Edvard Munch epitomizes the stereotype of the tortured artist. The Norwegian painter lived a difficult life that was marred by grief, family troubles, and substance abuse as well as physical and mental health issues.
No piece of art better exemplifies this than Munch’s The Dead Mother. The painting depicts a deathbed scene. In the background, a dead woman with ghostly white skin lies on a bed while adults in dark clothes — presumably mourners or family members — cluster around her. However, the child in the foreground is the most memorable part of the piece. This little girl stands with her hands over her ears and an expression of abject horror on her face. It is clear that the child is in a state of profound shock and grief. The Dead Mother expresses total devastation, verging on madness.Although there are living adults in the room, the child is alone in her pain, standing isolated in the foreground. It is a very sad image, capturing a lonely little girl who has been cast adrift by this tragic loss.
The idea of the dead mother is one that Munch returned to many times throughout his artistic life. He executed several other drawings and paintings of the subject. All contain the same basic elements: a devastated child and the dead mother on a bed. However, in my opinion, this version is the most impactful. The expression of the child in this version is disturbing, and her red dress calls to mind blood, pain, and anger.
In fact, the painting is so disconcerting that some viewers actually believe it’s haunted. Proponents of this idea cite the fact that the child’s eyes follow the viewer as they move; however, this is actually caused by a very common painting technique that makes the viewer feel that the subject of the painting is looking at them no matter where they stand.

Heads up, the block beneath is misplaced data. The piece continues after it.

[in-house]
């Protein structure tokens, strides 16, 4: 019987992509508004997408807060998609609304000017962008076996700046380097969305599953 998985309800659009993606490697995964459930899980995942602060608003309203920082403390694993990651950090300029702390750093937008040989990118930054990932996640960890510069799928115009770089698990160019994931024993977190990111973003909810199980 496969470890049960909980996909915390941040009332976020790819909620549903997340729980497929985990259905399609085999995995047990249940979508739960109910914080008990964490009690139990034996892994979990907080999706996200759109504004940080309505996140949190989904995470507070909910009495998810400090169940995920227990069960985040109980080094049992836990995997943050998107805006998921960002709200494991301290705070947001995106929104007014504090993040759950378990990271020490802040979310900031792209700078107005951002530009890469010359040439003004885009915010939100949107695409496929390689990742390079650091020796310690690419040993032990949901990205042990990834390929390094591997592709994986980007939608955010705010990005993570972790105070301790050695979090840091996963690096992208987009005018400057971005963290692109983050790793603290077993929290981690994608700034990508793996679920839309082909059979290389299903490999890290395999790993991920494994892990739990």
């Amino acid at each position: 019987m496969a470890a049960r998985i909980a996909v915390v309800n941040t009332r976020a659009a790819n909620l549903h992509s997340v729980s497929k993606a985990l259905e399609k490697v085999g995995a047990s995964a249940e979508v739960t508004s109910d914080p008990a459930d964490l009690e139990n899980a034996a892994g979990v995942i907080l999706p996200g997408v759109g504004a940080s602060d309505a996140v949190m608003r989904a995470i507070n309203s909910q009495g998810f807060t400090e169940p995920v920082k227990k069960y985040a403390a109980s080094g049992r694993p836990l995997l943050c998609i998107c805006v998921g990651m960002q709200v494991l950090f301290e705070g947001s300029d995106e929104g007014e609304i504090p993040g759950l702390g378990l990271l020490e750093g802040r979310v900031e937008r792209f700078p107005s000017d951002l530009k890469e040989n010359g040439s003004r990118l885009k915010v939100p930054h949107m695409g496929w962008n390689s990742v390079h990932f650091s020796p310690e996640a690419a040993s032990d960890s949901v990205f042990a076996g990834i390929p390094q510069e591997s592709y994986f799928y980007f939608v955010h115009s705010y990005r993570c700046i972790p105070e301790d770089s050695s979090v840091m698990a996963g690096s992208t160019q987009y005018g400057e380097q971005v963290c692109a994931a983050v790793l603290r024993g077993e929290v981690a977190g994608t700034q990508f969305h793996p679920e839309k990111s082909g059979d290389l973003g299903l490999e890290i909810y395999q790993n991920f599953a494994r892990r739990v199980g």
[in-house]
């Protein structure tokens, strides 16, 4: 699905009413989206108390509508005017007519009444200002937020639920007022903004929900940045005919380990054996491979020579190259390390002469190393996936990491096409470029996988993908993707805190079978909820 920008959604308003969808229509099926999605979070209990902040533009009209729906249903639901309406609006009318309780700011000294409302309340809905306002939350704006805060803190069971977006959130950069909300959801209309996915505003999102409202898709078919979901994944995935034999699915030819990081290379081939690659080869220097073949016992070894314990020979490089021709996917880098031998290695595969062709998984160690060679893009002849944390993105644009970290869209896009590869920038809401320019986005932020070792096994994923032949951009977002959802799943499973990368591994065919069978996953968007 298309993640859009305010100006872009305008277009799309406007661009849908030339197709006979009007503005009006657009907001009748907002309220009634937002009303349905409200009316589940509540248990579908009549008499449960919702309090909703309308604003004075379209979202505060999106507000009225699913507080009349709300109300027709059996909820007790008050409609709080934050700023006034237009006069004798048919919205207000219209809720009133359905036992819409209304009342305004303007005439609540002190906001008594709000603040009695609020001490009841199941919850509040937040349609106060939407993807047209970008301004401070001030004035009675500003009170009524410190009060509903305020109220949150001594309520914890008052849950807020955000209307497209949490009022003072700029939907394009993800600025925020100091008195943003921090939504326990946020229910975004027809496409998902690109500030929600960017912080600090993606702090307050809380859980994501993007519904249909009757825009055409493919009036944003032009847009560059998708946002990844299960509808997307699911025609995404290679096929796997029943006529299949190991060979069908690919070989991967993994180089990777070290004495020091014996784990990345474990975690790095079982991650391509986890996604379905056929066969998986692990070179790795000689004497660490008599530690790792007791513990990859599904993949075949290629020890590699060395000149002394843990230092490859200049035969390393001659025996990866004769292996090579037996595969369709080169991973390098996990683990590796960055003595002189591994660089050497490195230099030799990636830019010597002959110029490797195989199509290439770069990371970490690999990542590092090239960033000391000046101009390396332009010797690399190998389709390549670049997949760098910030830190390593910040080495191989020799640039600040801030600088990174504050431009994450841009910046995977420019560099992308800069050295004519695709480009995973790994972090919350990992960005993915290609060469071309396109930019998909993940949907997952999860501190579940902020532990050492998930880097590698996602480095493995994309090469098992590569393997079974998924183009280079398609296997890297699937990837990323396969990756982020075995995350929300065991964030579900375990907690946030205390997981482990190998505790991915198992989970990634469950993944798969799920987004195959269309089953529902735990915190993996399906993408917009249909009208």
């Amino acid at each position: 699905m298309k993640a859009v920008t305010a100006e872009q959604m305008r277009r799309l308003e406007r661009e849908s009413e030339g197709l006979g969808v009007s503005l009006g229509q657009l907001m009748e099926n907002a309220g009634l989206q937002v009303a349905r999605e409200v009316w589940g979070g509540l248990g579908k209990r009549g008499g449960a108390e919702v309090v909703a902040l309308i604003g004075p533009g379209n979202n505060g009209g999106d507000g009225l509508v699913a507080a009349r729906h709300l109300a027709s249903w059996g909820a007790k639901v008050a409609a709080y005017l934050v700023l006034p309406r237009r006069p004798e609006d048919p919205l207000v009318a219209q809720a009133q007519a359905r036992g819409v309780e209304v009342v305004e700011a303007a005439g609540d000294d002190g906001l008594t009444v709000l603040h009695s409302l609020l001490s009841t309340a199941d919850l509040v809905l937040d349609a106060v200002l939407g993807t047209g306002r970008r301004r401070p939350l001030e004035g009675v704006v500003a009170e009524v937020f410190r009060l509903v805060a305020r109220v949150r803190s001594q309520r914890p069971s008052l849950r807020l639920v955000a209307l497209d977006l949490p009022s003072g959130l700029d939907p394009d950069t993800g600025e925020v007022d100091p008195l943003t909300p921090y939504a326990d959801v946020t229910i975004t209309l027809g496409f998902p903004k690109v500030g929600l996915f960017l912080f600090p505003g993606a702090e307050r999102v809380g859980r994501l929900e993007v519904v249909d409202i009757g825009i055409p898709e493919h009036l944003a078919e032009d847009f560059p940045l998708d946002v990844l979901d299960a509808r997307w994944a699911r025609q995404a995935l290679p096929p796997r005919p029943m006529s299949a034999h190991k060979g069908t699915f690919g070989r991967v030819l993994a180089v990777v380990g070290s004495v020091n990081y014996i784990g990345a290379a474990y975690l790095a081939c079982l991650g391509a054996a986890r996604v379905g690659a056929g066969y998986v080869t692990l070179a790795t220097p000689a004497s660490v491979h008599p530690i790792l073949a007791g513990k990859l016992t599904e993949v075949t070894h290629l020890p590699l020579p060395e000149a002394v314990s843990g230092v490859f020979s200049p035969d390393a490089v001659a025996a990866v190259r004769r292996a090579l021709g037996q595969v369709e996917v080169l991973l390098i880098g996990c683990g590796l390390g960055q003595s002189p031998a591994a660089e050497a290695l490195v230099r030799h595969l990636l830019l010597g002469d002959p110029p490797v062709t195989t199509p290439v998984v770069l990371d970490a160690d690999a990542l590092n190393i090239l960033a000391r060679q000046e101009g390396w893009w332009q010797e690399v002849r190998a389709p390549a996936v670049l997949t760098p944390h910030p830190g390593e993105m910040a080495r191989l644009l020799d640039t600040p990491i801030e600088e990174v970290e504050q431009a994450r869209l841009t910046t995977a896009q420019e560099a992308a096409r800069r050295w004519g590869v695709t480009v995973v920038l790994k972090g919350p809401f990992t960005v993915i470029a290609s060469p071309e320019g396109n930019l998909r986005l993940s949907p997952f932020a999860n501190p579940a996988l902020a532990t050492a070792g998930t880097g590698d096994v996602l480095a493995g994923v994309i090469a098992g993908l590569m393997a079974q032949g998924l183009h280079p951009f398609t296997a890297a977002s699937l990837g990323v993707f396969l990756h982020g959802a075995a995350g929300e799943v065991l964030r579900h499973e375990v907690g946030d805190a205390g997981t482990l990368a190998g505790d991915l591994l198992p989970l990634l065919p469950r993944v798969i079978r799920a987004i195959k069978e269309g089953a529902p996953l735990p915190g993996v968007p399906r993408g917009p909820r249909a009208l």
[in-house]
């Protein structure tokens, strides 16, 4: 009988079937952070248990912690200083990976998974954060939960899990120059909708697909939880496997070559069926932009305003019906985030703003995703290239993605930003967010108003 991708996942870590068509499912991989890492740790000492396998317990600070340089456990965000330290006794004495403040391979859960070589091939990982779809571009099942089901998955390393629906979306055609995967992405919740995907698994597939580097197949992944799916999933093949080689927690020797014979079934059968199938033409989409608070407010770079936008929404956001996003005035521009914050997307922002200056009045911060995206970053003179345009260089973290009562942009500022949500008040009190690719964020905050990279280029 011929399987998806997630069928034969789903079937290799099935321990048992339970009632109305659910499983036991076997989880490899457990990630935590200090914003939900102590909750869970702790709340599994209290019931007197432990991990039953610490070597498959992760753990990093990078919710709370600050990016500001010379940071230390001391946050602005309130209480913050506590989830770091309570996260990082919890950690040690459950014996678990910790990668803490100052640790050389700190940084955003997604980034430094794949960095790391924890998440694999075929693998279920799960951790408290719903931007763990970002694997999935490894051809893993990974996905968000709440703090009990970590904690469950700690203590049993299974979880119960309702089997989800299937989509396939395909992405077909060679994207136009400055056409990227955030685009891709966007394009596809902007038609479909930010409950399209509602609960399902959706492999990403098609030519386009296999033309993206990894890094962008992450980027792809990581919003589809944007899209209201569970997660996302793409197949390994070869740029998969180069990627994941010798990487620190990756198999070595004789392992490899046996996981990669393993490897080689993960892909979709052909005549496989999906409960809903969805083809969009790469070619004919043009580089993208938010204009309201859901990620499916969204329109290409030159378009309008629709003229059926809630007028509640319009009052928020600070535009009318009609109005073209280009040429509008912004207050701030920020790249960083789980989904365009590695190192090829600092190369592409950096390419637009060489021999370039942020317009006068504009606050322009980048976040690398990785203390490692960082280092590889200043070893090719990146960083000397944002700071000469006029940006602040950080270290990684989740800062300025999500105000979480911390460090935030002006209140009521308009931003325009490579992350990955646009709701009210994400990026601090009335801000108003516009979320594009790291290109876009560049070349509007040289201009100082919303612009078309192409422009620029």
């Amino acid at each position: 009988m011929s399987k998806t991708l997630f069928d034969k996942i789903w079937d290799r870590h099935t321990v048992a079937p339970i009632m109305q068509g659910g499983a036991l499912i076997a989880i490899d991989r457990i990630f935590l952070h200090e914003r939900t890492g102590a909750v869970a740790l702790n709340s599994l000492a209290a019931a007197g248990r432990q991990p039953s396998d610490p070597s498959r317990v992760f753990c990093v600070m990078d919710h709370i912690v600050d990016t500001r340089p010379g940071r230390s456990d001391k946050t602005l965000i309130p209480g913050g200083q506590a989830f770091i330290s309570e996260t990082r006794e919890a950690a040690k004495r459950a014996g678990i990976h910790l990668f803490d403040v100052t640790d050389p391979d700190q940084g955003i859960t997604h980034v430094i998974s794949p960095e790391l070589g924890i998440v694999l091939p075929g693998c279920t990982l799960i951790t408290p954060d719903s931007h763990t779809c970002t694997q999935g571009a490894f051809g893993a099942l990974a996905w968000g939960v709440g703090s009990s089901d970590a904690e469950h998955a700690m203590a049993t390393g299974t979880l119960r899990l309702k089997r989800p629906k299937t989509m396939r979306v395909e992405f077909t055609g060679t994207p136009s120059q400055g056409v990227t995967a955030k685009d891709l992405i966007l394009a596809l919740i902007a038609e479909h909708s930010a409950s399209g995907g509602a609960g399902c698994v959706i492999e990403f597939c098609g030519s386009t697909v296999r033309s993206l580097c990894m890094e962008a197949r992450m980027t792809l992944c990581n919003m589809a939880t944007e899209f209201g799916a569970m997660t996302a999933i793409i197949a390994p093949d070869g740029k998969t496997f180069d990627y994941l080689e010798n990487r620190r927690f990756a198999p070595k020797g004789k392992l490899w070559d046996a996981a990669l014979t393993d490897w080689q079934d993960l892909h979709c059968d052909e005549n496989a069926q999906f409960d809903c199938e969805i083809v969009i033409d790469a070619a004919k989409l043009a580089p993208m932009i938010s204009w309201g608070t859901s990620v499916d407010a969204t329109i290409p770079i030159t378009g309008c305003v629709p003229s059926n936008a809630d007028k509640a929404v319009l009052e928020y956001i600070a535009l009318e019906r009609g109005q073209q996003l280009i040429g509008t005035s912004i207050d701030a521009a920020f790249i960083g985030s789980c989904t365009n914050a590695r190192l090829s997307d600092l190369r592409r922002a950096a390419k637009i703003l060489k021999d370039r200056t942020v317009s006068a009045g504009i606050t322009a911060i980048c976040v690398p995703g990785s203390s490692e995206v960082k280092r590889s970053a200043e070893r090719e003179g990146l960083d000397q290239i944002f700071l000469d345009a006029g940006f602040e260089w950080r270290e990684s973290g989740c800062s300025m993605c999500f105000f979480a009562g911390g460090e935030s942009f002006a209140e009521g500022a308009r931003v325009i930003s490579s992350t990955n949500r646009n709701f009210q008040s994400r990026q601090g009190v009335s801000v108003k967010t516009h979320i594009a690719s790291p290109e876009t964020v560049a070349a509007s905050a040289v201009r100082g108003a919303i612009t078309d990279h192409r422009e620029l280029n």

Most art historians believe that all the dead mother paintings are grounded in Munch’s own experience of loss. His mother died of tuberculosis when he was only five-years-old. Naturally, this was a tragic loss that was devastating to the young boy; however, Munch’s father compounded the pain by expressing his own grief through joyless religiosity that stifled the children and cast a shadow across the household.
Most scholars agree that the child in the foreground represents Munch’s own psychological anguish. It’s notable that this child is alone in the painting; the compositional choice might reflect Munch’s isolated and lonely childhood or the lack of emotional support that he received from his father. The little girl might also be a reference to Munch’s favorite sister, who also died of tuberculosis when the artist was very young. However, while the painting is grounded in personal pain, The Dead Mother also represents the far more universal tragedy of grief and the loss of childhood innocence.